In recent times, Asia has been tipped as the next growth area for the captive insurance world. While growth has been steady, there is yet to be the 'boom' spoken about by various commentators.

Of the 6,315 captives placed in various jurisdictions globally, only 168 are domiciled in Asia, according to statistics compiled by this publication. This is 20 more than the 148 recorded in 2016. Singapore and Labuan IBFC lead the way in the region with 73 and 48 respectively, with Labuan IBFC leading incorporations in 2018.

Of the 345 new formations in 2018, Asia is home to 10, significantly less than the 77 in Bermuda and the Caribbean and the 242 in North America.

Despite being home to a relatively small share of the global market, a number of Asian multinationals own captives that are domiciled in international jurisdictions. The potential for captive insurance growth in a region that is experiencing rapid economic expansion still remains.

This white paper will reveal some of the factors that are holding the Asian captive insurance industry back, some of the successes the market has experienced and what the future holds for the region.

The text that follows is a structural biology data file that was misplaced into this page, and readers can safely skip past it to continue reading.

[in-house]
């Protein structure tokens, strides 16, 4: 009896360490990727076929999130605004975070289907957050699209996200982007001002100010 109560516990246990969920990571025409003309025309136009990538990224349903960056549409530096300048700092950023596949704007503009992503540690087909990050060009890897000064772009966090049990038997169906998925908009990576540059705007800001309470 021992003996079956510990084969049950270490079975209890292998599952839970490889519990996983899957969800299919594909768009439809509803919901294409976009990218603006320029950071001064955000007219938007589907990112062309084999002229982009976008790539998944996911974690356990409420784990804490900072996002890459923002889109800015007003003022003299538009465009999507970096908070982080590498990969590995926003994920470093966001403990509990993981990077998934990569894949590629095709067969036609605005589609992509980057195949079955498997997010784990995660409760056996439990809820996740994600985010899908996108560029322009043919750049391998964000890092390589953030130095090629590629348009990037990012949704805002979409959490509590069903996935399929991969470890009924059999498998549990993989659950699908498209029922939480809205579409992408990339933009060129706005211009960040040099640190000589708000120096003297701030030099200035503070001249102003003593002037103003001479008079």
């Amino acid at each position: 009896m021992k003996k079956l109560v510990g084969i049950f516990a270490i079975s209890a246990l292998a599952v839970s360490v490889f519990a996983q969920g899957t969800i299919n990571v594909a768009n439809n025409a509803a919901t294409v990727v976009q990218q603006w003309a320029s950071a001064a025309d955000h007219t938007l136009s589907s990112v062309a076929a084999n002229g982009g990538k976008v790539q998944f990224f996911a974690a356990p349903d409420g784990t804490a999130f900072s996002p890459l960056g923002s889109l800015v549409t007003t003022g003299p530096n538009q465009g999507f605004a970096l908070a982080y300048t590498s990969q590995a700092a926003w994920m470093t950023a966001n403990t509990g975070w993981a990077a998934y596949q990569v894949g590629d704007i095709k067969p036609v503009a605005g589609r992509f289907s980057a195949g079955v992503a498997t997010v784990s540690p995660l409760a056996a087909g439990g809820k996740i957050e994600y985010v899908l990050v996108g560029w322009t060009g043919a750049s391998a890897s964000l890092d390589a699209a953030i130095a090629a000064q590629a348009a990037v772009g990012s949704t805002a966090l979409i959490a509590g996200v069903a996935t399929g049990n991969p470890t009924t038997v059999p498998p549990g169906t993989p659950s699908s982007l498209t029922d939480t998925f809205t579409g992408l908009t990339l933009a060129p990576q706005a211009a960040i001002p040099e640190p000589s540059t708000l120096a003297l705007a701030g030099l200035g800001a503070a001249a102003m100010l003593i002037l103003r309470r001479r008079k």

In 2018, Captive Review carried out a survey in partnership with Labuan IBFC.

Some of the key findings include:

  • A "lack of awareness" was cited by respondents to the survey as the biggest obstacle to new captive formations in the region. Just under half (46%) claimed this was the case, while a soft insurance market and an increasing regulatory burden also fared high up the list.
  • When talking about self-insurance, only 15% referred directly to the utilisation of a captive, with most believing it referred to "setting up a fund to pay for losses".
  • Regulation was the most important factor for respondents when considering where to set up shop. An overwhelming majority (81%) chose this. Cost followed with 9%.

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